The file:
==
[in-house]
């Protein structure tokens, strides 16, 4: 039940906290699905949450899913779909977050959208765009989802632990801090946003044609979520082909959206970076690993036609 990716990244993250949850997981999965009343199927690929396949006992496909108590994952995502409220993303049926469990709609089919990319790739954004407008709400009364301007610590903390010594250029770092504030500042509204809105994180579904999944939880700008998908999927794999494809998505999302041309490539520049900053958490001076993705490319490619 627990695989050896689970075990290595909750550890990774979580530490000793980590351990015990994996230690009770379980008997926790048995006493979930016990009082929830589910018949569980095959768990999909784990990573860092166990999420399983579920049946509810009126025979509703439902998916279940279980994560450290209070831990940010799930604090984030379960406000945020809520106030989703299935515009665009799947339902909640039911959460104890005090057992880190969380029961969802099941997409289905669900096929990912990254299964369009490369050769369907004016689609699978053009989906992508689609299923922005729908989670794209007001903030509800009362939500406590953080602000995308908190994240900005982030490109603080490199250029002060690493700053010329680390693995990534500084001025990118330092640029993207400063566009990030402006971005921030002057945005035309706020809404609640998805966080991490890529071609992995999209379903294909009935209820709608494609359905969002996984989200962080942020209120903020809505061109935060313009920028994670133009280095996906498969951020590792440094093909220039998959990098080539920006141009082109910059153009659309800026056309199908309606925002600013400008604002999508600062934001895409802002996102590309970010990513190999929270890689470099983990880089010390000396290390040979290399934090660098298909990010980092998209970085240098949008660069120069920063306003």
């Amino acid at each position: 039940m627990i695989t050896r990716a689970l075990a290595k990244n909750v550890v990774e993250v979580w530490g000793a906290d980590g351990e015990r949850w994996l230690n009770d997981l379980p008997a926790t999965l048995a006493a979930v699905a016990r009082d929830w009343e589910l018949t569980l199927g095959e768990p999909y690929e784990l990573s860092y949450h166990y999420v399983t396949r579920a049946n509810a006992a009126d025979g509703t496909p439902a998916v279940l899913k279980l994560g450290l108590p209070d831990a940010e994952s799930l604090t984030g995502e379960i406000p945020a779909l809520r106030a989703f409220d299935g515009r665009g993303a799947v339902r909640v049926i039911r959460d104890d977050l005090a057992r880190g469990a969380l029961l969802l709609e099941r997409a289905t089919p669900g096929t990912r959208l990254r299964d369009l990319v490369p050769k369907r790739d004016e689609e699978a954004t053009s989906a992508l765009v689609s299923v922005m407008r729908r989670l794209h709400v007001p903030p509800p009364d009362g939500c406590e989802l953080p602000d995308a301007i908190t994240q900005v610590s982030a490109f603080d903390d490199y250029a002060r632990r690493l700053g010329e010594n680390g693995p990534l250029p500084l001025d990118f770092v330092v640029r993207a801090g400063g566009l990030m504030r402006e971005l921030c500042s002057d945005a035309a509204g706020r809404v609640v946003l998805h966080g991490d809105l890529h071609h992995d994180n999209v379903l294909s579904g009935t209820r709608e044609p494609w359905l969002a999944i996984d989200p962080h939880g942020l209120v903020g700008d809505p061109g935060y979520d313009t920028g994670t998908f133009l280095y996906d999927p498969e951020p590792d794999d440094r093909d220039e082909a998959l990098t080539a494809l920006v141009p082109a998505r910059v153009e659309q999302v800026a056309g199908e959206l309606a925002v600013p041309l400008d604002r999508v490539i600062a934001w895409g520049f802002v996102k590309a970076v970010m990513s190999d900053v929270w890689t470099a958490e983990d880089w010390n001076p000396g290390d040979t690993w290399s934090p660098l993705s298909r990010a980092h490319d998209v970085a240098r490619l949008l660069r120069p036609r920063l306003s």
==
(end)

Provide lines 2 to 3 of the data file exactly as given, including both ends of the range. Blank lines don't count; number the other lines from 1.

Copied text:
């Protein structure tokens, strides 16, 4: 039940906290699905949450899913779909977050959208765009989802632990801090946003044609979520082909959206970076690993036609 990716990244993250949850997981999965009343199927690929396949006992496909108590994952995502409220993303049926469990709609089919990319790739954004407008709400009364301007610590903390010594250029770092504030500042509204809105994180579904999944939880700008998908999927794999494809998505999302041309490539520049900053958490001076993705490319490619 627990695989050896689970075990290595909750550890990774979580530490000793980590351990015990994996230690009770379980008997926790048995006493979930016990009082929830589910018949569980095959768990999909784990990573860092166990999420399983579920049946509810009126025979509703439902998916279940279980994560450290209070831990940010799930604090984030379960406000945020809520106030989703299935515009665009799947339902909640039911959460104890005090057992880190969380029961969802099941997409289905669900096929990912990254299964369009490369050769369907004016689609699978053009989906992508689609299923922005729908989670794209007001903030509800009362939500406590953080602000995308908190994240900005982030490109603080490199250029002060690493700053010329680390693995990534500084001025990118330092640029993207400063566009990030402006971005921030002057945005035309706020809404609640998805966080991490890529071609992995999209379903294909009935209820709608494609359905969002996984989200962080942020209120903020809505061109935060313009920028994670133009280095996906498969951020590792440094093909220039998959990098080539920006141009082109910059153009659309800026056309199908309606925002600013400008604002999508600062934001895409802002996102590309970010990513190999929270890689470099983990880089010390000396290390040979290399934090660098298909990010980092998209970085240098949008660069120069920063306003």
């Amino acid at each position: 039940m627990i695989t050896r990716a689970l075990a290595k990244n909750v550890v990774e993250v979580w530490g000793a906290d980590g351990e015990r949850w994996l230690n009770d997981l379980p008997a926790t999965l048995a006493a979930v699905a016990r009082d929830w009343e589910l018949t569980l199927g095959e768990p999909y690929e784990l990573s860092y949450h166990y999420v399983t396949r579920a049946n509810a006992a009126d025979g509703t496909p439902a998916v279940l899913k279980l994560g450290l108590p209070d831990a940010e994952s799930l604090t984030g995502e379960i406000p945020a779909l809520r106030a989703f409220d299935g515009r665009g993303a799947v339902r909640v049926i039911r959460d104890d977050l005090a057992r880190g469990a969380l029961l969802l709609e099941r997409a289905t089919p669900g096929t990912r959208l990254r299964d369009l990319v490369p050769k369907r790739d004016e689609e699978a954004t053009s989906a992508l765009v689609s299923v922005m407008r729908r989670l794209h709400v007001p903030p509800p009364d009362g939500c406590e989802l953080p602000d995308a301007i908190t994240q900005v610590s982030a490109f603080d903390d490199y250029a002060r632990r690493l700053g010329e010594n680390g693995p990534l250029p500084l001025d990118f770092v330092v640029r993207a801090g400063g566009l990030m504030r402006e971005l921030c500042s002057d945005a035309a509204g706020r809404v609640v946003l998805h966080g991490d809105l890529h071609h992995d994180n999209v379903l294909s579904g009935t209820r709608e044609p494609w359905l969002a999944i996984d989200p962080h939880g942020l209120v903020g700008d809505p061109g935060y979520d313009t920028g994670t998908f133009l280095y996906d999927p498969e951020p590792d794999d440094r093909d220039e082909a998959l990098t080539a494809l920006v141009p082109a998505r910059v153009e659309q999302v800026a056309g199908e959206l309606a925002v600013p041309l400008d604002r999508v490539i600062a934001w895409g520049f802002v996102k590309a970076v970010m990513s190999d900053v929270w890689t470099a958490e983990d880089w010390n001076p000396g290390d040979t690993w290399s934090p660098l993705s298909r990010a980092h490319d998209v970085a240098r490619l949008l660069r120069p036609r920063l306003s």